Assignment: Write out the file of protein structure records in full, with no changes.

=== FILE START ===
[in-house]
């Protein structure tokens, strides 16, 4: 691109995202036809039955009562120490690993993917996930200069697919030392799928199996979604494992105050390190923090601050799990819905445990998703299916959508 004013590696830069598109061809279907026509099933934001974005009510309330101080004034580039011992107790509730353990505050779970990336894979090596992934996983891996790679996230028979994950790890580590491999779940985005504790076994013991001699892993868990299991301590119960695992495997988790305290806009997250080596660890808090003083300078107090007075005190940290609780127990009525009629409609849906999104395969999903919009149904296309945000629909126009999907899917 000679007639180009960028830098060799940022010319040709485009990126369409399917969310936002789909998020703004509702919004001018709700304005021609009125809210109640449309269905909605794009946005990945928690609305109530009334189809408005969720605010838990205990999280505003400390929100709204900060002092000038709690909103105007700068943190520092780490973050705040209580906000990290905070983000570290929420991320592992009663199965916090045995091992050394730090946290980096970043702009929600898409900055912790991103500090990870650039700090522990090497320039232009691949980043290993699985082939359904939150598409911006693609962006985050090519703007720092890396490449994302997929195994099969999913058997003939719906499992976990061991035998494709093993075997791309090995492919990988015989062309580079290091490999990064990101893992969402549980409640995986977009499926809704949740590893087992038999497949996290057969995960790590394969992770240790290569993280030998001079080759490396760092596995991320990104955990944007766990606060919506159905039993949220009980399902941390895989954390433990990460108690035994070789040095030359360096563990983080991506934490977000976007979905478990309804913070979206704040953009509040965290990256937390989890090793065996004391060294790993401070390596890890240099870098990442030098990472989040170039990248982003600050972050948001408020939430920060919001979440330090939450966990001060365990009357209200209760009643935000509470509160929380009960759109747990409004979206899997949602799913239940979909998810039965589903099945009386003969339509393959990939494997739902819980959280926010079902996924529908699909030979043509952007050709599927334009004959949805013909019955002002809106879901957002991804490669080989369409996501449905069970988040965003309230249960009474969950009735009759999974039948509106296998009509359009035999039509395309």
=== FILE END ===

[in-house]
């Protein structure tokens, strides 16, 4: 691109995202036809039955009562120490690993993917996930200069697919030392799928199996979604494992105050390190923090601050799990819905445990998703299916959508 004013590696830069598109061809279907026509099933934001974005009510309330101080004034580039011992107790509730353990505050779970990336894979090596992934996983891996790679996230028979994950790890580590491999779940985005504790076994013991001699892993868990299991301590119960695992495997988790305290806009997250080596660890808090003083300078107090007075005190940290609780127990009525009629409609849906999104395969999903919009149904296309945000629909126009999907899917 000679007639180009960028830098060799940022010319040709485009990126369409399917969310936002789909998020703004509702919004001018709700304005021609009125809210109640449309269905909605794009946005990945928690609305109530009334189809408005969720605010838990205990999280505003400390929100709204900060002092000038709690909103105007700068943190520092780490973050705040209580906000990290905070983000570290929420991320592992009663199965916090045995091992050394730090946290980096970043702009929600898409900055912790991103500090990870650039700090522990090497320039232009691949980043290993699985082939359904939150598409911006693609962006985050090519703007720092890396490449994302997929195994099969999913058997003939719906499992976990061991035998494709093993075997791309090995492919990988015989062309580079290091490999990064990101893992969402549980409640995986977009499926809704949740590893087992038999497949996290057969995960790590394969992770240790290569993280030998001079080759490396760092596995991320990104955990944007766990606060919506159905039993949220009980399902941390895989954390433990990460108690035994070789040095030359360096563990983080991506934490977000976007979905478990309804913070979206704040953009509040965290990256937390989890090793065996004391060294790993401070390596890890240099870098990442030098990472989040170039990248982003600050972050948001408020939430920060919001979440330090939450966990001060365990009357209200209760009643935000509470509160929380009960759109747990409004979206899997949602799913239940979909998810039965589903099945009386003969339509393959990939494997739902819980959280926010079902996924529908699909030979043509952007050709599927334009004959949805013909019955002002809106879901957002991804490669080989369409996501449905069970988040965003309230249960009474969950009735009759999974039948509106296998009509359009035999039509395309």